“The indoor air quality business is very lucrative, especially in Austin,” he said. “We are continuing to grow in that area. We are getting into more cleanroom technology, and we are building up our clientele because of the constant need for yearly ISO certification. We have a couple of the biggest customers in town and others are inviting us to bid.”

Owners Glenn Randle and Scott Pargin (from left) have earned high praise from service managers Mark Maxwell and Judson Murphy.

YOU CAN NEVER GET ENOUGH TRAINING

YPS places a huge emphasis on training, both before and after an employee is hired.

Pargin said his company primarily recruits out of Texas State Technical College (TSTC) in Waco, where he graduated before working at YPS. “When I came to work here, I completed five years of apprenticeship training before becoming a journeyman,” he said. “As we hire new apprentices from TSTC today, they follow the same training path.

“While serving their apprenticeship, they receive three hours of training two nights per week throughout the regular school year, combined with on-the-job training with journeyman technicians.

“I can’t imagine bringing in someone with no knowledge of the business and making them a service technician. There is just so much knowledge you need to have today.”

Randle also believes in having high-quality coursework available to his workers in the field. His apprentices carry laptop computers when they can’t make it in for classroom training. They can log onto a Web-based training program and study via the Internet. “There is a huge amount of technology out there that we encourage our guys to use,” Randle said.

“We don’t have minimum training requirements for our technicians, but we lay out all of the coursework that is available to them and track whatever progress they make as they complete these courses.”

Perkins said training sometimes comes right to the jobsite. “I’ve got four field supervisors who visit workers onsite and go over the job requirements,” he said. “And every Thursday we have some type of training session.”

Employees also share their knowledge gladly. “We’ve got five YPS service employees who instruct at the local union apprenticeship program and three sheet metal workers instructing, too,” said Randle.

Training at the Controls Division is not limited to employees; customers are also trained. “The nature of the business is very dynamic,” said George Zucca, controls manager. “We have to continually educate our employees and customers.”

Farber stressed the importance of product and system knowledge. “How can you expect to design a system without understanding how it works?”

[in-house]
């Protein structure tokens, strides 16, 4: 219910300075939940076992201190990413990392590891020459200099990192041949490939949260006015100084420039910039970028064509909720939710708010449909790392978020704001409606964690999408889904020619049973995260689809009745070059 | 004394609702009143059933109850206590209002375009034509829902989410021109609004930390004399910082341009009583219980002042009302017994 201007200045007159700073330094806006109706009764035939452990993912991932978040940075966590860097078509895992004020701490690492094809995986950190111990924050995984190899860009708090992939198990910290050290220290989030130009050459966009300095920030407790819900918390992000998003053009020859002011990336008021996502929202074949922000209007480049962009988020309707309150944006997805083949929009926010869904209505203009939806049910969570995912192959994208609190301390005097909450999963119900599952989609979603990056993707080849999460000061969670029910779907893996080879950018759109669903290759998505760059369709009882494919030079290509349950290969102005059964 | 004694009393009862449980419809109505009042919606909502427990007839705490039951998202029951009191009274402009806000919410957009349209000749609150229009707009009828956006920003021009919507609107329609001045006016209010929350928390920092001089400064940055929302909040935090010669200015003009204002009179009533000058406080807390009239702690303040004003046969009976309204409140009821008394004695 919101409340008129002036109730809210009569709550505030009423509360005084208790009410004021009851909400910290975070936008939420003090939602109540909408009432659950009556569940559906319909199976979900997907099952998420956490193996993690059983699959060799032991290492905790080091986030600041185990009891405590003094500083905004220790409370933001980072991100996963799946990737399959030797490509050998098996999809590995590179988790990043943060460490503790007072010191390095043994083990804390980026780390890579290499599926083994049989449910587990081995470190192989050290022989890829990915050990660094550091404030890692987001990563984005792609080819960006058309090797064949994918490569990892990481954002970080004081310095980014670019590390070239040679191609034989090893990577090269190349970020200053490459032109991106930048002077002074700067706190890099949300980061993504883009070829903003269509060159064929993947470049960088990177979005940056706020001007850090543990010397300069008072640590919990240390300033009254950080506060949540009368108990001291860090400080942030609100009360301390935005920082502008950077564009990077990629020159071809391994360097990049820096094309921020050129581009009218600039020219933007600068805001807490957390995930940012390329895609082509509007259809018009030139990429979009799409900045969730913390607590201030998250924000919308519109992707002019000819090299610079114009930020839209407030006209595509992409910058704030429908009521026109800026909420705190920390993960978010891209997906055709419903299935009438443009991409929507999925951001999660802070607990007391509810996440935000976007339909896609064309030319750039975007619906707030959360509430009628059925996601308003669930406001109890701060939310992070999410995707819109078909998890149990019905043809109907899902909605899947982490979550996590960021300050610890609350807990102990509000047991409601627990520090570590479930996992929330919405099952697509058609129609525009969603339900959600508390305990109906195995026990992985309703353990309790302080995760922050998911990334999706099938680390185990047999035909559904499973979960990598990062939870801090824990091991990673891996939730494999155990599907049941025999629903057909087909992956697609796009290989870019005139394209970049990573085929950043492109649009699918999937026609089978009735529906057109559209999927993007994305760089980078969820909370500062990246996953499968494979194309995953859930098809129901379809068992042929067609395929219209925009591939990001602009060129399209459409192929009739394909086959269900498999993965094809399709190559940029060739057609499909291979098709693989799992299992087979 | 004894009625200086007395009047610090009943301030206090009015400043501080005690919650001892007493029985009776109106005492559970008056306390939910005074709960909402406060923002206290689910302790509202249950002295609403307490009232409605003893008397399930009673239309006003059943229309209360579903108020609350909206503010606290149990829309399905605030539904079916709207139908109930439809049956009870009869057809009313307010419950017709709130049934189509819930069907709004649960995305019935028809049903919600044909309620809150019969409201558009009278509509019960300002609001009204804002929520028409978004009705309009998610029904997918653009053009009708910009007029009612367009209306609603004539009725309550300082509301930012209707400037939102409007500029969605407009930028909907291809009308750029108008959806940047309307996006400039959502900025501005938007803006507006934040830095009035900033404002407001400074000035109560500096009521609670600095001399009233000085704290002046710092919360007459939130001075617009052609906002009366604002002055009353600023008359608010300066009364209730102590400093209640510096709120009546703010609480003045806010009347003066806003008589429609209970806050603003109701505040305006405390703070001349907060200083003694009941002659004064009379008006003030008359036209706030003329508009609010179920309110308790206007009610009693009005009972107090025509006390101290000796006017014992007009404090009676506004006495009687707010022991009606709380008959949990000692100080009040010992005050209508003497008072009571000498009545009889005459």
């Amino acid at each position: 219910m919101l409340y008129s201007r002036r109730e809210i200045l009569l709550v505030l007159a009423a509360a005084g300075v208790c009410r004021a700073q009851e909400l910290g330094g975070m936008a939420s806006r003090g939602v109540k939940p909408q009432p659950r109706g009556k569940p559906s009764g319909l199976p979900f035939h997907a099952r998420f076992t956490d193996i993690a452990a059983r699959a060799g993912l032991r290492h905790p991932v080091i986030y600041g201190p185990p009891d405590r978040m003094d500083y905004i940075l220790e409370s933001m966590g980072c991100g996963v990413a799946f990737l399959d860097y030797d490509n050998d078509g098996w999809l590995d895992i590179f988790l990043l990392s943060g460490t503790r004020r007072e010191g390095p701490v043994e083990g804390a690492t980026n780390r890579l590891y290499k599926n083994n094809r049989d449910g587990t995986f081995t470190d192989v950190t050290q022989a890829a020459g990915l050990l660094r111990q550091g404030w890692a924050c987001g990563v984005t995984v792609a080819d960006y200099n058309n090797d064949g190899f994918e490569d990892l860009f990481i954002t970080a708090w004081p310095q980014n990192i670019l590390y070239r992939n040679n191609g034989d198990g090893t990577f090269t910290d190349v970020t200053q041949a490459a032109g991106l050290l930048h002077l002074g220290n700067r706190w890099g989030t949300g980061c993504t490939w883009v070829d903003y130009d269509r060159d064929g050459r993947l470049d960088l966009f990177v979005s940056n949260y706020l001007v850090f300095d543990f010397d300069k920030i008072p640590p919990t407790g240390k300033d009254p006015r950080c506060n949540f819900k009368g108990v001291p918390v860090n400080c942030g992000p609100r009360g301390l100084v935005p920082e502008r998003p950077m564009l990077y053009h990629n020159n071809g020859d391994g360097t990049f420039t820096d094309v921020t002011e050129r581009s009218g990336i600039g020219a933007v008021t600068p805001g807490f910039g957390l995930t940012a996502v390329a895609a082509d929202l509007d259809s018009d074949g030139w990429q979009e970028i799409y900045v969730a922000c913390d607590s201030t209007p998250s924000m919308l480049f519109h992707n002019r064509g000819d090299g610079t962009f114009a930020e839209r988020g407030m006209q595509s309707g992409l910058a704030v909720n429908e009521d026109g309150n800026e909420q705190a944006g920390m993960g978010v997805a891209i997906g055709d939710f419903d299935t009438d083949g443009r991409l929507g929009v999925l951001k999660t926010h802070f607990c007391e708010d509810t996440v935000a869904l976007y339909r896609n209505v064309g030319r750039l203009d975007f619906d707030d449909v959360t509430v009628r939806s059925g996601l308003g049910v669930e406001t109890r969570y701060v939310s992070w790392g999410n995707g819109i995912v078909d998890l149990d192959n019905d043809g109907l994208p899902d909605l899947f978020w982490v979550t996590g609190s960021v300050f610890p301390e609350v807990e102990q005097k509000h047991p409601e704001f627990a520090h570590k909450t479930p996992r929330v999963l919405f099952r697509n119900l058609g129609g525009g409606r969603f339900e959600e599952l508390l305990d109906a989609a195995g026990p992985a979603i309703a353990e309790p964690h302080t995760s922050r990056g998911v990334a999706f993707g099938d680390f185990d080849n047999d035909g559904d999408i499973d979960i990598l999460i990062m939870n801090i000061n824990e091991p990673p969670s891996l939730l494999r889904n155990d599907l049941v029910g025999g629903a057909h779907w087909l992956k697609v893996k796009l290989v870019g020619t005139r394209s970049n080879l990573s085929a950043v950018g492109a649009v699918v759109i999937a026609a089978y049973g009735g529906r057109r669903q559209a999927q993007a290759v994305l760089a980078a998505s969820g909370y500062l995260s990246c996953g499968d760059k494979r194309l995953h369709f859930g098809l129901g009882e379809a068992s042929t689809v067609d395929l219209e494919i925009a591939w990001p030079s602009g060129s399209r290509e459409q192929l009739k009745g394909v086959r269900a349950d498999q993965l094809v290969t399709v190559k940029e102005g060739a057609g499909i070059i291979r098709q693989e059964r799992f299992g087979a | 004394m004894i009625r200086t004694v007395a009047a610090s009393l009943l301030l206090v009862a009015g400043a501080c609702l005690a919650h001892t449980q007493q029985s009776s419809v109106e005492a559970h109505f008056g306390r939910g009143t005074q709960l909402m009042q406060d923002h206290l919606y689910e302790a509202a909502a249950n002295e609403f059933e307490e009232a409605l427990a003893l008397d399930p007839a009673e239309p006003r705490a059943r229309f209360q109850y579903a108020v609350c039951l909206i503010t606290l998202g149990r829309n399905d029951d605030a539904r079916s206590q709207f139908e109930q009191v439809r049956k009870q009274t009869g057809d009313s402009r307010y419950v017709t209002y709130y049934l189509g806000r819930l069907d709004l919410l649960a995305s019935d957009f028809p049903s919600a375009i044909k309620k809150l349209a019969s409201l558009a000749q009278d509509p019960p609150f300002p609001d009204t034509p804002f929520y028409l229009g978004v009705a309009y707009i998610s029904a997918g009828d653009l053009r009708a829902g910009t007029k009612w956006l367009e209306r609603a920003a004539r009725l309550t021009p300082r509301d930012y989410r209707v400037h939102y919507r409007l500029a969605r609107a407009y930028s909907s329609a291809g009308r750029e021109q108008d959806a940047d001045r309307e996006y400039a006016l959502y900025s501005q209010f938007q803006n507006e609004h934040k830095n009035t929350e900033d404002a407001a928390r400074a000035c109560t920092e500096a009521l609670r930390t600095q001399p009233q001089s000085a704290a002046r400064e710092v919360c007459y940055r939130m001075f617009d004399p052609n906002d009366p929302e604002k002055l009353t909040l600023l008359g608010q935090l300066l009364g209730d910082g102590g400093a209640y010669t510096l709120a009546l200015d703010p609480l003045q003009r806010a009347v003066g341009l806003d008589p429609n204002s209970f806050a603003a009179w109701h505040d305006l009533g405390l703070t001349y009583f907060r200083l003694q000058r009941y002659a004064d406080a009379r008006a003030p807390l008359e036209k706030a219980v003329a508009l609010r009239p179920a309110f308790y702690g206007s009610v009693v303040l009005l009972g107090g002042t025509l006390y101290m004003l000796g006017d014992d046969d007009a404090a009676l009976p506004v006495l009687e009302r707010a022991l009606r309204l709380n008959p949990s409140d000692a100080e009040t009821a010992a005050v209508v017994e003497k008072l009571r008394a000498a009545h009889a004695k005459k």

The staff enjoys the camaraderie and family atmosphere at YPS, Inc. (Photos by Bo Parker.)

FAMILY FEELING

The atmosphere starts right at the top with Pargin and Randle. Each of their daughters works in the main office, running the human relations department (and keeping an eye on their fathers).

Emily (Pargin) McQuiston and Ronda (Randle) Johnson draw heaps of praise for their work. “They take care of a lot of the details involving issues important to the guys,” said Pargin.

Steinbrecher is impressed by the attention to employees’ families. “I’ll guarantee you that Glen can tell you the names of every employee’s kids,” he said. “He knows the families. You are not treated like someone who just shows up for a paycheck; you are treated like family.”

Two of the YPS family, Murphy and Maxwell, are in fact being groomed to assume company ownership. “We’ve set the company up so it will go on to the next generation and they have the opportunity to succeed on their own,” Randle said. “We’ll stay involved as long as we can stay physically and mentally sharp enough.”

The plan includes the men who run each separate division of YPS. Each has been assigned to run the divisions like a separate business. Pargin and Randle have entrusted each team member to run the business in the tradition of the family-owned company — because someday it will be their own.

This family-run business combines the best of both worlds. Jernigan said YPS is well respected because the company maintains its family ownership without the characteristics of a “big conglomerate.”

“We have a good infrastructure and systems in place without a lot of the corporate red tape,” Jernigan said. “The culture is unique. There is definitely some magic here.”

Sidebar: Just The Facts

Name: YPS
Owners: Glenn Randle, Scott Pargin
Location: Austin, TX
Years in business: 34
Bulk of market: 95% commercial, 5% residential
Total revenue for 2001: $7.5 million
Total employees: 70
Total service technicians and installers: 50
Average hours employees spend in training: 122 hrs annually
Benefits offered beyond medical/dental insurance: Paid personal time, disability insurance, incentive program, discounted World Gym membership, wellness program, and 401(k) with employer matching.
The News selected this contractor because: The owners encourage their managers to learn the ropes in all the sectors of the business by treating their divisions/companies as separate entrepreneurial ventures. They offer ongoing training for all employees. A family atmosphere transcends bloodlines and includes all employees.

Publication date: 02/25/2002